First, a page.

Early in my career, jobs at Xerox Corporation taught me how copy machines work. This WBZ Television news item definitely caught my attention:
"Copy machines today are just like computers... They have hard drives and can store data that can be extracted... Think about it. Your tax preparer, your mortgage broker, your doctor, chances are they have all made copies of documents containing your personal information. That means your social security number; your bank accounts and credit card information could all be sitting on a hard drive in an office copy machine... There are massive warehouses across the country filled with hundreds if not thousands of used copiers that are up for sale. Companies are supposed to wipe the hard drives clean, but that does not always happen."
It's good that the news media is now aware of and reporting this problem. In my experience, the threat is not from just copy machines but from the broader office equipment liquidation process -- how companies discard used office equipment: servers, routers, desktop computers, laptops, mobile devices, and external storage devices.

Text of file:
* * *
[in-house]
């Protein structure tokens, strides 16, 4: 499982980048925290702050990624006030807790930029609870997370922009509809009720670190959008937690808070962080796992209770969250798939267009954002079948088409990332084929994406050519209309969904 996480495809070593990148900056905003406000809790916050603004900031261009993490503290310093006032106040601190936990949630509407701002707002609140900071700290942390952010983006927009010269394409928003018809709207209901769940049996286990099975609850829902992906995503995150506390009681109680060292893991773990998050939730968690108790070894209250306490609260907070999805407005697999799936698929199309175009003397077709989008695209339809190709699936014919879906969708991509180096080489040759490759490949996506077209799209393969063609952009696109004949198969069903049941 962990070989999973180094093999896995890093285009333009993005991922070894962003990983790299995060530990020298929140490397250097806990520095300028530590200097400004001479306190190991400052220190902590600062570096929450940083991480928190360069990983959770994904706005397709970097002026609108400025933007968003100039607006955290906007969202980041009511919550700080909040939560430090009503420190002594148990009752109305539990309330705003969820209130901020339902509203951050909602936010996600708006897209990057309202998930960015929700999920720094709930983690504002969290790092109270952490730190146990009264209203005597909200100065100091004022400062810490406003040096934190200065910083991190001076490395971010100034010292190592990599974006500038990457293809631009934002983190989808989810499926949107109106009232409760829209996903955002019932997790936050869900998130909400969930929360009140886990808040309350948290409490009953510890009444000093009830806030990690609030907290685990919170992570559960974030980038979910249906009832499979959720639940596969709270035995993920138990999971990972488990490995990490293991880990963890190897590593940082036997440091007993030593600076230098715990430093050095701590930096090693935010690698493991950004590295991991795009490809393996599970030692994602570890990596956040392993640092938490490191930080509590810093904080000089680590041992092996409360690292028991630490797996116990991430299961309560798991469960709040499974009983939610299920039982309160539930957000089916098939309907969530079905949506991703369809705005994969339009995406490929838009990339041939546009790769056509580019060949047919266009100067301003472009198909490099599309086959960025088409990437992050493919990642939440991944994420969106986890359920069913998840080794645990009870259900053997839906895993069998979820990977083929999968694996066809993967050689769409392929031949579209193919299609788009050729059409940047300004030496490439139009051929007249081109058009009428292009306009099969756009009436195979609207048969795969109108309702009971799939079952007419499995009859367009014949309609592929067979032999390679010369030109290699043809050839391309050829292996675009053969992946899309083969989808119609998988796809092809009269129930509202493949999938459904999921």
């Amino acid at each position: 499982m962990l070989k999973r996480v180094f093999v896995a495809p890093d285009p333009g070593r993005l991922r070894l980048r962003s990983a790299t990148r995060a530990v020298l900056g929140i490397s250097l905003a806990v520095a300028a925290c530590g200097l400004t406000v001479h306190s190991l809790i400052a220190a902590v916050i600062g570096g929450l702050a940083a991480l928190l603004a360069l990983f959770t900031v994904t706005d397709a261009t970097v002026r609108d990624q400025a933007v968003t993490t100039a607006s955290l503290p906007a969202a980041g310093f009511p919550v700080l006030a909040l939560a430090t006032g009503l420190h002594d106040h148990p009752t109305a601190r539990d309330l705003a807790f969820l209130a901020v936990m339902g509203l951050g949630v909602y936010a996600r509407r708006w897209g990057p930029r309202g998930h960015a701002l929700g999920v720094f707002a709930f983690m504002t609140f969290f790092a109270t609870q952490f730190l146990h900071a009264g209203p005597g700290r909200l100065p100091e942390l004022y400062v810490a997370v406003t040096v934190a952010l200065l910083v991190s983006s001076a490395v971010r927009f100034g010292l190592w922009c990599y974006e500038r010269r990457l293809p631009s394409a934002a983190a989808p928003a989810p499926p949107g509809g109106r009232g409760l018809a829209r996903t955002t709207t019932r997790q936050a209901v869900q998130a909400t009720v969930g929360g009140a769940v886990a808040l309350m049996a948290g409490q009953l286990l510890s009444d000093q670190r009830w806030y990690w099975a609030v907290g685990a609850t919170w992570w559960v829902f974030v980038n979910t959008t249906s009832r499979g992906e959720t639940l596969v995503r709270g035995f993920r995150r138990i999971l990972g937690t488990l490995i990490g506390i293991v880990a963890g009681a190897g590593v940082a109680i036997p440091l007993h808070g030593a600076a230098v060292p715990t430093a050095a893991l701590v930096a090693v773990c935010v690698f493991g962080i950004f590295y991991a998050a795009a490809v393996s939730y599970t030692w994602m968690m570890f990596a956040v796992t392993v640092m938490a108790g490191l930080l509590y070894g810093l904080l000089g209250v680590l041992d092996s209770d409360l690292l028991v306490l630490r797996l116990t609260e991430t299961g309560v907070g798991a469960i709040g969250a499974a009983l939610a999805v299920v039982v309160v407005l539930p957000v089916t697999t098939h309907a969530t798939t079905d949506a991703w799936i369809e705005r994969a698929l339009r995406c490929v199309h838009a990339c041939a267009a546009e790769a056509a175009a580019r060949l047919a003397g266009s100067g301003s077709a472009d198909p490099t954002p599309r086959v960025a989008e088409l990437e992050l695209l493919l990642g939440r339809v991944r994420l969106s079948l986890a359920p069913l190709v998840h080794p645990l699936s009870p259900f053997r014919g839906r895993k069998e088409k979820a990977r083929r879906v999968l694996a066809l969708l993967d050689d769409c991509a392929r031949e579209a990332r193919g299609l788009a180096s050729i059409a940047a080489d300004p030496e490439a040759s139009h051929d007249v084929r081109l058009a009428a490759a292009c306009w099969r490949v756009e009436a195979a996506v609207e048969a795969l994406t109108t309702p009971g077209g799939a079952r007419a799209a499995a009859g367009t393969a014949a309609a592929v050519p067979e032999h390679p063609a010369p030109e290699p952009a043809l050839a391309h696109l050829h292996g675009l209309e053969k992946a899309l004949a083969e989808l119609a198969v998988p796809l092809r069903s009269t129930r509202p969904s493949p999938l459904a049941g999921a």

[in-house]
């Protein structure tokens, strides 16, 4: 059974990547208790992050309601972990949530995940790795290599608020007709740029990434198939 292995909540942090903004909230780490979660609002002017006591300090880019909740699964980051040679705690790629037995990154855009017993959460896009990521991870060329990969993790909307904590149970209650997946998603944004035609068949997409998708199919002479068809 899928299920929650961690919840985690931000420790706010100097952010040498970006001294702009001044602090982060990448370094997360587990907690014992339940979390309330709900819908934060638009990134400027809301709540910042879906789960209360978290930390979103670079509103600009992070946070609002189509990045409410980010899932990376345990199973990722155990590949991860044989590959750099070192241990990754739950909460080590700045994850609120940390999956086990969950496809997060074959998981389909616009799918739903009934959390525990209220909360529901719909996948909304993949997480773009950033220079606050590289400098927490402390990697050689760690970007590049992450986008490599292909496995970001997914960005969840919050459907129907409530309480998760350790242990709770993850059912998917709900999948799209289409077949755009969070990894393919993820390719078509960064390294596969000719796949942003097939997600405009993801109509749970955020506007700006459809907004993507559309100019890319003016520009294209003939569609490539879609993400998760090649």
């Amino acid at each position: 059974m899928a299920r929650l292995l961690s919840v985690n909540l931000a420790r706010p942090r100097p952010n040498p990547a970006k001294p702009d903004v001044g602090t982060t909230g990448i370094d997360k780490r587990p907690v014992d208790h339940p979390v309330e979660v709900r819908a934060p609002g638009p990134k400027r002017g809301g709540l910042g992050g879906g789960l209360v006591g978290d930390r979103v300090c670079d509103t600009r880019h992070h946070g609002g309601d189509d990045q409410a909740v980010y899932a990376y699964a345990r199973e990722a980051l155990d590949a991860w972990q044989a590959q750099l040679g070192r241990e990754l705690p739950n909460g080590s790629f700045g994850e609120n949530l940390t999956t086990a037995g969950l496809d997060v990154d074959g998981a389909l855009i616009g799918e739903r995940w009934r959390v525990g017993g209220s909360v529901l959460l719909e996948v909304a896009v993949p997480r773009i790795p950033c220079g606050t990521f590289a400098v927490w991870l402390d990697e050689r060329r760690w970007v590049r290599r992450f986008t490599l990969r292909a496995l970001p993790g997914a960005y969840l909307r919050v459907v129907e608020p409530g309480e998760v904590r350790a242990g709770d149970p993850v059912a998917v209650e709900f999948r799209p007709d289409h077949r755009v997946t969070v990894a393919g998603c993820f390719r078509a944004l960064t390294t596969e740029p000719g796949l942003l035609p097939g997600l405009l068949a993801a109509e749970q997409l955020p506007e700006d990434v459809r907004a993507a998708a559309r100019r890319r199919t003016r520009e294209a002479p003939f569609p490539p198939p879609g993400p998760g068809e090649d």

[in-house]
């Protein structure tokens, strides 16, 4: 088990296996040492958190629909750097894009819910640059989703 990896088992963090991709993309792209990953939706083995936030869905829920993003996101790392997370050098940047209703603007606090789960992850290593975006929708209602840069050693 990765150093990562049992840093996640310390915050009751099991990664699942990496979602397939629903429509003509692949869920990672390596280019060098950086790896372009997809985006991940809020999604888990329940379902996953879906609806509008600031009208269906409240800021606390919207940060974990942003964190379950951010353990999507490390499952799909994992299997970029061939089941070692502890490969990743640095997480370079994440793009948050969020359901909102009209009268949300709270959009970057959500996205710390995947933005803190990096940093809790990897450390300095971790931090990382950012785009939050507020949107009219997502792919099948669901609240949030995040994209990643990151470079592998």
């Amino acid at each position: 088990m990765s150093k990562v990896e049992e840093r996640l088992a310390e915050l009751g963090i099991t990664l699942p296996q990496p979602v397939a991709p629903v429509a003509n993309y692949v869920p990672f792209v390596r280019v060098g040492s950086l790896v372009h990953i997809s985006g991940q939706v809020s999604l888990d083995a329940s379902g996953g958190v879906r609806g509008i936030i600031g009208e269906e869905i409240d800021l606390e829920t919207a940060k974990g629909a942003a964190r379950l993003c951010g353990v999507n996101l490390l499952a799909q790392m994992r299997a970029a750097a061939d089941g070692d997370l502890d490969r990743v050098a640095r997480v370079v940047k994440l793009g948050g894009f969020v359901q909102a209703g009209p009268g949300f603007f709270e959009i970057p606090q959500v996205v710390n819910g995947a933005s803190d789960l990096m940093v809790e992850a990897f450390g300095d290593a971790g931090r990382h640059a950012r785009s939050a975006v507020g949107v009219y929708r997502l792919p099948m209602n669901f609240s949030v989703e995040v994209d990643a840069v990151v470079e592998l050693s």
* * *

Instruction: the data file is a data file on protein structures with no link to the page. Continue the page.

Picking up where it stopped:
The liquidation process is supposed to work like this: a company hires an equipment vendor to buy, transport, and wipe clean the hard drives on the used office equipment it discards. The vendor is supposed to perform all of these tasks; and makes money by reselling the used equipment.
In reality, not all vendors consistently wipe clean the equipment they have been entrusted to cleanse. And, nobody at the client company checks or audits their performance. So, large amounts of sensitive data literally exit companies' doors on thousands of used copy machines, computers, laptops, and related office equipment.
It's the dirty little secret nobody within a company wants to discuss.
I first wrote about this used office equipment breach potential in September 2007. I am glad that the news media is now paying attention. The question: are corporate executives -- information technology and security professionals - paying attention? Within each company, who is auditing the used equipment liquidation process? Who is being held accountable?